Sonia Faleiro was simply in search of a story she could sink her teeth into. A campaigning reporter on a number of Indian newspapers, the 33-year-old from Goa adhered to one overriding credo: "To convey information about people we know nothing of." And so, when she came across a small news item about dance bars in Mumbai, dens of iniquity in which disadvantaged young women were used and abused by the city's elite, she knew that here was something worth delving into.
"I met with one of the girls, Leela," she says, "a 19-year-old who had no doubt suffered [as a child, her father sent her out to be gang-raped by the police] but who, since arriving [in Mumbai], was so alive, and so optimistic."
Faleiro spent several months shadowing this engagingly self-dramatising heroine, convinced that she was worthy of far more than a mere article. The result, six years after they first met, is Beautiful Thing, a book that throws the doors open on Mumbai's sex trade.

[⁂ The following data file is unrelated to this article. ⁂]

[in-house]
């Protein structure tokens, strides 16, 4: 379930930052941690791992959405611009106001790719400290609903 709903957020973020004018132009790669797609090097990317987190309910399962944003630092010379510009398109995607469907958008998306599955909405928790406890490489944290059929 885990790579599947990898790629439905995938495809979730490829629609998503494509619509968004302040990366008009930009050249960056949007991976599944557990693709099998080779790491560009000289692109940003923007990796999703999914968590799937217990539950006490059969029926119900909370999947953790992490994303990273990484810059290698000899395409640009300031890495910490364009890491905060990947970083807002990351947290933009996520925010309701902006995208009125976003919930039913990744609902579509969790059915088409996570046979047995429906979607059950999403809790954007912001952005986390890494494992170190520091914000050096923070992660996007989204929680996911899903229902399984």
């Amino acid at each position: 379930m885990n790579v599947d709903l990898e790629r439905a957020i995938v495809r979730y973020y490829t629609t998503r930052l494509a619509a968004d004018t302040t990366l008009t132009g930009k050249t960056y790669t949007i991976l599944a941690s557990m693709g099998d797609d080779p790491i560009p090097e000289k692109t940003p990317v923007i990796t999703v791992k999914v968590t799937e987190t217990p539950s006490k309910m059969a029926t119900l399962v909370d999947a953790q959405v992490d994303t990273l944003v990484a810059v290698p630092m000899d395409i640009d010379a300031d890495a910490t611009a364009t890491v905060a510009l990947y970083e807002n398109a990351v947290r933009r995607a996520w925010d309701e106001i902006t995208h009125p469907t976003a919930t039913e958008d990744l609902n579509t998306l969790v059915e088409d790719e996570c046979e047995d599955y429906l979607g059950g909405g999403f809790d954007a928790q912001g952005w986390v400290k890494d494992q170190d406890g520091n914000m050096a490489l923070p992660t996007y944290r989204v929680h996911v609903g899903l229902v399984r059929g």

"I never actually thought people would read it," she says, still shocked at its bestseller status in India, "but I did think its message was important: this is who we are as Indians; this is what we do to one another."
After a Mumbai ban on dance bars was introduced in 2005, Leela left for Dubai, after which the two lost touch. She has so far failed to resurface.
'Beautiful Thing' is published by Canongate on 4 AugustReuse content